When I Was White
The stunning and provocative coming-of-age memoir about Sarah Valentine’s childhood as a white girl in the suburbs of Pittsburgh, and her discovery that her father was a black man.
At the age of 27, Sarah Valentine discovered that she was not, in fact, the white girl she had always believed herself to be. She learned the truth of her paternity: that her father was a black man. And she learned the truth about her own identity: mixed race.
And so Sarah began the difficult and absorbing journey of changing her identity from white to black. In this memoir, Sarah details the story of the discovery of her identity, how she overcame depression to come to terms with this identity, and, perhaps most importantly, asks: why? Her entire family and community had conspired to maintain her white identity. The supreme discomfort her white family and community felt about addressing issues of race–herrace–is a microcosm of race relationships in America.
A black woman who lived her formative years identifying as white, Sarah’s story is a kind of Rachel Dolezal in reverse, though her “passing” was less intentional than conspiracy. This memoir is an examination of the cost of being black in America, and how one woman threw off the racial identity she’d grown up with, in order to embrace a new one.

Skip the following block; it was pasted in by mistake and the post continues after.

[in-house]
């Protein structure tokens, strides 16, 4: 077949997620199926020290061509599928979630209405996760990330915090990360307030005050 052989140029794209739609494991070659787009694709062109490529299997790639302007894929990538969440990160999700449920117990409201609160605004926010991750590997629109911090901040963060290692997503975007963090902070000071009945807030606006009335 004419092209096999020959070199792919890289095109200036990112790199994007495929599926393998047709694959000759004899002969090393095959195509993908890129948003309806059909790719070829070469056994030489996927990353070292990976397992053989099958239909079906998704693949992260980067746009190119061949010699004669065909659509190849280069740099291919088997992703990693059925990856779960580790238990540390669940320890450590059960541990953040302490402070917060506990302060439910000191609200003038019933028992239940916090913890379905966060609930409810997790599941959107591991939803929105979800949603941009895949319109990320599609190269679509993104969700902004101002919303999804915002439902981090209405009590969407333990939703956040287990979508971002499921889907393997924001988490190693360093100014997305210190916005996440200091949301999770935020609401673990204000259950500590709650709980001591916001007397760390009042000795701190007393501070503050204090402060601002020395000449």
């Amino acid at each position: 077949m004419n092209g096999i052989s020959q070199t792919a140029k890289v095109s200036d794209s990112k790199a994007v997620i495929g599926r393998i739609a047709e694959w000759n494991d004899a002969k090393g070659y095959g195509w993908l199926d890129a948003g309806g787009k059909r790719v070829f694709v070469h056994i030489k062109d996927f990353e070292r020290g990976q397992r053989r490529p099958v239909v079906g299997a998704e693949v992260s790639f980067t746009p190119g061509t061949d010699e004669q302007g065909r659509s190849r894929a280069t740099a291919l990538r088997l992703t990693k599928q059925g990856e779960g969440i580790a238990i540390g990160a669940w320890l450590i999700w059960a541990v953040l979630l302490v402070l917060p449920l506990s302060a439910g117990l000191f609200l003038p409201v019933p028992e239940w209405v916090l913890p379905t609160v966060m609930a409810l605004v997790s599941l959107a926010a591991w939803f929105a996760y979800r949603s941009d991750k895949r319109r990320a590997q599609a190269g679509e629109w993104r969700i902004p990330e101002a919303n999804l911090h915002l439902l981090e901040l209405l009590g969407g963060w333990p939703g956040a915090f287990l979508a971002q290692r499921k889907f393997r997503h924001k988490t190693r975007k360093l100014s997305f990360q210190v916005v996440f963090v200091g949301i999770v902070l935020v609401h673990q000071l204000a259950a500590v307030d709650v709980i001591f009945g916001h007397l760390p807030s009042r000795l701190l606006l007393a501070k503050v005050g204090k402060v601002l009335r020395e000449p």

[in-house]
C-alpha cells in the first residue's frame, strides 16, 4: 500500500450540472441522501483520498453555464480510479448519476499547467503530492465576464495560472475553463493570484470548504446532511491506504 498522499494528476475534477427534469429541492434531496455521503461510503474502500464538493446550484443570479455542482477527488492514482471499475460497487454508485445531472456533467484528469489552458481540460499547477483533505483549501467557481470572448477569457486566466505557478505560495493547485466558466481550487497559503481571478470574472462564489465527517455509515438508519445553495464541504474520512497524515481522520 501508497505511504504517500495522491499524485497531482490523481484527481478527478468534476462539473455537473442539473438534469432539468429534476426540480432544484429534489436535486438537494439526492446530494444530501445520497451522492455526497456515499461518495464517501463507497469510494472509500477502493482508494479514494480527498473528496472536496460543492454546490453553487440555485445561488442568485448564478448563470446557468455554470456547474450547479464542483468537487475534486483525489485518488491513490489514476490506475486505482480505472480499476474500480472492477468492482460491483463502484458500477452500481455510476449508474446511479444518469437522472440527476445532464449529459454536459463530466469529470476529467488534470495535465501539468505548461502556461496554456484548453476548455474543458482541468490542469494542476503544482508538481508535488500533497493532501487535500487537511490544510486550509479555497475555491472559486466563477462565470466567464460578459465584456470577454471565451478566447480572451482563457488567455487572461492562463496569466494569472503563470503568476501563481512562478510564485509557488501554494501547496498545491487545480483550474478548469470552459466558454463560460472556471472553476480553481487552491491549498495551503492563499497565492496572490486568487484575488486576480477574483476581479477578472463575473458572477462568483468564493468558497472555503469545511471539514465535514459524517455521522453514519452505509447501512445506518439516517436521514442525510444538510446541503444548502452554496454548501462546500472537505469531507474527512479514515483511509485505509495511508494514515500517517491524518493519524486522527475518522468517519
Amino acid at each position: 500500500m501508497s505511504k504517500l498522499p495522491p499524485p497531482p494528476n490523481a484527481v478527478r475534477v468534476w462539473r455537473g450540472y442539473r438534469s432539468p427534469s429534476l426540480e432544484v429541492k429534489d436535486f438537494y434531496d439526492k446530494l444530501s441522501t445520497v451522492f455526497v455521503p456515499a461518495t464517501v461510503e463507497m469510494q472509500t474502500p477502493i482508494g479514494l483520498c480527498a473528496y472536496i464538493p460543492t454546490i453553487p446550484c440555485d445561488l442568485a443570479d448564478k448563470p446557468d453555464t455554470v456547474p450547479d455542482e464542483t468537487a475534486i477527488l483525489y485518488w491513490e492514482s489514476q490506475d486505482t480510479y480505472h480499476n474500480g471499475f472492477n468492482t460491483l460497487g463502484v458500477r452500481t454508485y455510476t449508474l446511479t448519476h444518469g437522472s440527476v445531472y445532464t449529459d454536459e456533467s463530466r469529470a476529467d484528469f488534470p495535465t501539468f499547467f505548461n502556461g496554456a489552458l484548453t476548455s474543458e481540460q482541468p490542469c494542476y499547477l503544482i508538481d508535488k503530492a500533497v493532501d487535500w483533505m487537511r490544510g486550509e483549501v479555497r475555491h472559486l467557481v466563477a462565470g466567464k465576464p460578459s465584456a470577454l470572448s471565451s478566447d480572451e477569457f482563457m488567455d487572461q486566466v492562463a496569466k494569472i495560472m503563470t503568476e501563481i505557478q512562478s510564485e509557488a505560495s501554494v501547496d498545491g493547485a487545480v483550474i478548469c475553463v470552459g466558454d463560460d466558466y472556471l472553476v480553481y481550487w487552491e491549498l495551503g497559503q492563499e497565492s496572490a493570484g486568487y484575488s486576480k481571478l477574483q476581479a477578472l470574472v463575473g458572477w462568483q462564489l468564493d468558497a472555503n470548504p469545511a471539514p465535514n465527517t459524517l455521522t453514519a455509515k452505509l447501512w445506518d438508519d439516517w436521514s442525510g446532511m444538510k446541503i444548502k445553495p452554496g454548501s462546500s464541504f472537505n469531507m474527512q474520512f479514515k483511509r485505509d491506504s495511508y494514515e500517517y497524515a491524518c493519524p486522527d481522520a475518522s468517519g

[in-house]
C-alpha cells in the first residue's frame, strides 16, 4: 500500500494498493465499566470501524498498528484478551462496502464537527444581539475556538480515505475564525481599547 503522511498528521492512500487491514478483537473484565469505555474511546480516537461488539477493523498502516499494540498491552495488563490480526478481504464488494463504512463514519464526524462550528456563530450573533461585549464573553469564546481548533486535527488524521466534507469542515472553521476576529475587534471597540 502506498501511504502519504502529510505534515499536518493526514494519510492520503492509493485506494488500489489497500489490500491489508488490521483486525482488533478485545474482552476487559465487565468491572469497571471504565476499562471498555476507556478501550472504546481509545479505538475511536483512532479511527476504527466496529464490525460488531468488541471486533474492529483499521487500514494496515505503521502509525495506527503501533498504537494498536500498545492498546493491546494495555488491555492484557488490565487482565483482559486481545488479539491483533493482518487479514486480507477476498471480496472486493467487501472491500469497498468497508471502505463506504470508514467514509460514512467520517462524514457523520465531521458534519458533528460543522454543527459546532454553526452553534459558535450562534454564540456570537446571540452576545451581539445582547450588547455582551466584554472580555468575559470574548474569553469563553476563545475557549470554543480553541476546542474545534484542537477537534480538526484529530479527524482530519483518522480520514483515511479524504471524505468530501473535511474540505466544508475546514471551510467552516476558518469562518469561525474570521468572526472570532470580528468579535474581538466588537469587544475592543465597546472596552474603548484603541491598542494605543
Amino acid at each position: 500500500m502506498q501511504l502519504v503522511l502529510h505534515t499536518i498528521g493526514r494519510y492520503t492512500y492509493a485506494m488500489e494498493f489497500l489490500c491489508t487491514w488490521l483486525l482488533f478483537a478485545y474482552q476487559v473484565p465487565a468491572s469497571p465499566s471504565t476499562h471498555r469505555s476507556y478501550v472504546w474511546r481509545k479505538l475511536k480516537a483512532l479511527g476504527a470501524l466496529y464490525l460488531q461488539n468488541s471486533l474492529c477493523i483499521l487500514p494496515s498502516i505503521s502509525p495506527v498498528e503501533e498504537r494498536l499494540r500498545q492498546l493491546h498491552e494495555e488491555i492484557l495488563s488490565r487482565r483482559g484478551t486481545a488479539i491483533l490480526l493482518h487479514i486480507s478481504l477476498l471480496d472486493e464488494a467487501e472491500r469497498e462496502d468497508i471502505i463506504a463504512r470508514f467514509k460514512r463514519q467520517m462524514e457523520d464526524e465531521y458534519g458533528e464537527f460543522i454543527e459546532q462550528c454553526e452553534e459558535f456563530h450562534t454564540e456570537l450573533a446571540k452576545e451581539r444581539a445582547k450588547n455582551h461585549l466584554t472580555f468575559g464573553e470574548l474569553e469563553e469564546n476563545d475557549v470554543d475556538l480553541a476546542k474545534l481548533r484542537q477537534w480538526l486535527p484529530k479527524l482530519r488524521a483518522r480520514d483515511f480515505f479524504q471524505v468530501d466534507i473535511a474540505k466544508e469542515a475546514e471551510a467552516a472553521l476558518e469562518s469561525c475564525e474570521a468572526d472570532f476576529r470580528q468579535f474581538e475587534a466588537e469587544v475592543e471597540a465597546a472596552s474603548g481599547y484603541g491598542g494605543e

Available August 6, 2019
Fervent and heartfelt. The narrative moves fluidly between past and present as Valentine tries to make sense of the lies and misconceptions that have plagued her throughout her life. This is a disturbing and engrossing tale of deep family secrets.
In this startlingly honest and yet tender memoir, Sarah Valentine unpacks the story of a young woman whose life is shattered by a dark family secret. How does a daughter forgive a mother for the betrayal of lying about her birth and her true father? How does a daughter cope with her mother’s trauma and find acceptance in a family where she never fully belonged? How do you go from being white to black with one revelation? In elegant and gripping prose, Valentine takes us on a journey through America’s suburban heart of darkness; in many ways, this is the story deep in America’s history – racism, fear of miscegeny, and whether or not to believe a woman’s accusation of rape – issues that continue to plague us today. All of this is woven into a story of anger, love and ultimately forgiveness. This book leans beautifully into transformation and a well-earned grace. A perfect book for our times.